Washington D.C Temple Visitors’ Center Celebrates Festival of Lights
Contributed By Page Johnson, Church News contributor
- The festival draws over 100,000 visitors each year.
- Elder Bruce A. Carlson of the Seventy and the ambassador of Bulgaria were among special guests.
“The Festival of Lights gives us a precious opportunity to become lights on a hill ourselves as we share the love and message of Jesus Christ during the Christmas season.” —Elder Harden R. Eyring, director of the Washington D.C. Temple Visitors’ Center
With the press of a button, a blaze of color radiated through the rain-drenched landscape outside the Washington D.C. Temple Visitors’ Center on December 2 to herald the opening of the annual Festival of Lights. Elder Bruce A. Carlson of the Seventy joined the ambassador of Bulgaria, Elena Poptodorova, to switch on more than 600,000 lights that will illuminate the night sky above the temple until January 1.
The festival is a long-standing tradition in the nation’s capital, drawing over 100,000 visitors each year to nightly musical performances, Christmas exhibits, and a spectacular array of lights. It begins with a two-night lighting ceremony that brings together ambassadors and other diplomats and dignitaries for an evening of music, inspiration, and good will.
Just as they have for the past 37 years, hosts J. W. Marriott Jr. and Donna Marriott once again greeted each guest. After viewing an international nativity exhibit, the distinguished group then gathered before windows overlooking the temple to hear messages from Elder Carlson and Ambassador Poptodorova, sing carols with the Mormon Choir of Washington D.C., and enjoy solos by Lexi Walker, 12, from Utah.
Ann Santini of the Church’s Office of Public and International Affairs welcomed the diplomats and their families, inviting the children to lead everyone in singing “Jingle Bells.” In his Christmas message, Elder Carlson noted how the diverse gathering shared a common purpose.
“The combined presence of so many international dignitaries here with us tonight speaks volumes for the sense of community that we all feel despite the troubles that seem to plague our wonderful world,” he said.
He thanked the foreign ambassadors for welcoming the Church’s ambassadors to their countries—the 88,000 young men, young women, and couples who currently serve as missionaries in 150 countries. They come, he said, spreading messages of hope, love, and unity.
Elder Carlson also encouraged people to turn their hearts over to the spirit of Christmas, as a father named Robert May did one Christmas when his wife was dying and he wrote a story for his grieving daughter. That simple story, “Rudolf, the Red-Nosed Reindeer,” eventually became one of the most popular Christmas stories and songs of all time.
Guest of honor Ambassador Poptodorova, who is on her second tour as Bulgarian ambassador to the U.S., enthusiastically welcomes Church missionaries into her country. She explained how she worked with one of her first friends in the Church, former Senator Gordon Smith of Oregon, to facilitate missionary travel to Bulgaria. She continues to admire the missionaries’ legacy of service to people in other countries and their “unique spirit of volunteerism.” Pointing to Brigham Young University as one of the “finest universities in the nation and the world,” she said its most important major is in goodness, tolerance, and integrity.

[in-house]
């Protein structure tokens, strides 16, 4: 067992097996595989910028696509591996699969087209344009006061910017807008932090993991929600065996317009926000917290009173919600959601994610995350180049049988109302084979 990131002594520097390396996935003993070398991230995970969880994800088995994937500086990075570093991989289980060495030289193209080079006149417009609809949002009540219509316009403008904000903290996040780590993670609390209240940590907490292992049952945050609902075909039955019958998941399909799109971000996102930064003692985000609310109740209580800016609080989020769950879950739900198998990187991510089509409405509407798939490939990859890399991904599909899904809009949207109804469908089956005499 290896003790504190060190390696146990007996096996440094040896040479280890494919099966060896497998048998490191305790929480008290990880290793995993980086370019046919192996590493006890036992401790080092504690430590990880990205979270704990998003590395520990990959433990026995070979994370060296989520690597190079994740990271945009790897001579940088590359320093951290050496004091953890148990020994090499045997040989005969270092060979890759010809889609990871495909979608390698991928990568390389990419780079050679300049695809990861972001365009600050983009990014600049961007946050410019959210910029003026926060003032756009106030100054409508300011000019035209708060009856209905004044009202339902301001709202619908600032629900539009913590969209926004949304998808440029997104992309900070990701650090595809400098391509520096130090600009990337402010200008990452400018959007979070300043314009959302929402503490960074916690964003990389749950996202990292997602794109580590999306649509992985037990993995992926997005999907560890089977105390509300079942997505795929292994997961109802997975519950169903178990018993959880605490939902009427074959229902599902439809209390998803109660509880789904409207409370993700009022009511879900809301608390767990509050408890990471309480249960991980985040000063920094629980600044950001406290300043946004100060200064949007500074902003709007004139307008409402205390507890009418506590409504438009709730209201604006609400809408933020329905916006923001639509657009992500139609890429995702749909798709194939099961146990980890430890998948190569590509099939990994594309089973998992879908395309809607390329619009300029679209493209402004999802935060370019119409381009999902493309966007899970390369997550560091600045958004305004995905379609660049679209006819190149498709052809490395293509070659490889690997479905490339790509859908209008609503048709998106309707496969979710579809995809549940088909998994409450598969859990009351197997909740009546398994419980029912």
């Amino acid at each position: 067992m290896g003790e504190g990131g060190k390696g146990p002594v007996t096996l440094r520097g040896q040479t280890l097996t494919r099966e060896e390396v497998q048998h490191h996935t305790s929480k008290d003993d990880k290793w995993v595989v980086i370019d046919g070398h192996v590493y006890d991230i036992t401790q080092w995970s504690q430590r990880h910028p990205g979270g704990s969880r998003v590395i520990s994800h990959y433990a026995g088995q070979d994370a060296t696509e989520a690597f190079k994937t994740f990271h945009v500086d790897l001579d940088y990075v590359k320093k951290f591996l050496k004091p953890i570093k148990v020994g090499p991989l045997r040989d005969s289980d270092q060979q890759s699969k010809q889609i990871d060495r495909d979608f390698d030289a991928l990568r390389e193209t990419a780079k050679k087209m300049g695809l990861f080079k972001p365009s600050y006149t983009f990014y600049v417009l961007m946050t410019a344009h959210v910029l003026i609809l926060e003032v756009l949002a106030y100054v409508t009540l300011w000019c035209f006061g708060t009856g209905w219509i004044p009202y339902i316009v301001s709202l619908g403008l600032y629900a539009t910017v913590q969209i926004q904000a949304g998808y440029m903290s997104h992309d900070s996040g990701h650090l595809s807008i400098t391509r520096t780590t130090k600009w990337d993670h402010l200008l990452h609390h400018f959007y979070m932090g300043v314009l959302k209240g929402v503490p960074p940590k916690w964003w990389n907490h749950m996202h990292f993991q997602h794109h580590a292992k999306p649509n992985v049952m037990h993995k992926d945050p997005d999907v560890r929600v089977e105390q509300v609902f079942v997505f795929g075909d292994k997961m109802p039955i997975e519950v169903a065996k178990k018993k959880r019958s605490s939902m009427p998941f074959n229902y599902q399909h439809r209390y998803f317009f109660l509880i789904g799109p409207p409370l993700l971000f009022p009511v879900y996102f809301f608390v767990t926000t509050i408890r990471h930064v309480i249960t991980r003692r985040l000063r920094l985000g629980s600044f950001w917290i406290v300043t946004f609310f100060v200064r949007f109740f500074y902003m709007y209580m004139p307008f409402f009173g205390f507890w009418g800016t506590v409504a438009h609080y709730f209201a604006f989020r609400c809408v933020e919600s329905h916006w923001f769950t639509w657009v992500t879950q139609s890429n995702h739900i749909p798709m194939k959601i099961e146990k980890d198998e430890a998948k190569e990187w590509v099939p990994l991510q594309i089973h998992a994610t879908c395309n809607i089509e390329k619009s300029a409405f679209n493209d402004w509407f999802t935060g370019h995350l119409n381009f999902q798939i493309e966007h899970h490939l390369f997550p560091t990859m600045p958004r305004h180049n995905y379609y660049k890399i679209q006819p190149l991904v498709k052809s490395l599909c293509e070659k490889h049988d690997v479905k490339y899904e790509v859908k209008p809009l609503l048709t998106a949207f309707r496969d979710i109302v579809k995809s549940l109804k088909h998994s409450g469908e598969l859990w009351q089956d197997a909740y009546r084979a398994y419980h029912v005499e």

The ambassador also observed how her country has emerged from a history of struggle and suffering. “After a series of twists in our history Bulgaria is finally in its right place—a member of the European Union and NATO and a strategic ally of the United States,” she said, explaining that the texture and backbone of official relationships between two countries is developed through people-to-people contacts. “I am happy to say that The Church of Jesus Christ of Latter-day Saints is an important element of this texture,” she added.
She also suggested that the thousands of lights on the temple grounds signify peace, hope, tolerance, and understanding. “I believe that each one of us, every human being, carries deep down in the soul one’s own unique and special light,” she said. “This light needs to be preserved with gentle care and sympathy. This is what the festival is all about—thinking of one another, taking care of one another in the name of God.”
Brother Marriott, who served as an Area Seventy, affirmed that message by speaking of a starry night 2,000 years ago when the Light of the World was born. “He will beam His light into our souls,” he said, encouraging people to use that light to help the less fortunate, forgive, and gladden the hearts of others.
The 30 sister missionaries and four couple missionaries assigned to the visitors’ center reflect that light every day. Over the next month, they will welcome visitors and share their testimonies before a gleaming Christus statue. “All year, we stay involved with the community and get to know many leaders and citizens from other countries,” pointed out Elder Harden R. Eyring, director of the visitors’ center. “But the Festival of Lights gives us a precious opportunity to become lights on a hill ourselves as we share the love and message of Jesus Christ during the Christmas season.”
Attending this year’s lighting ceremonies were diplomats from 23 countries, as well as many members of Congress, including Jason Chaffetz (R-Utah), who gave the invocation, and Senator Jeff Flake (R-Ariz.), who introduced the Bulgarian ambassador.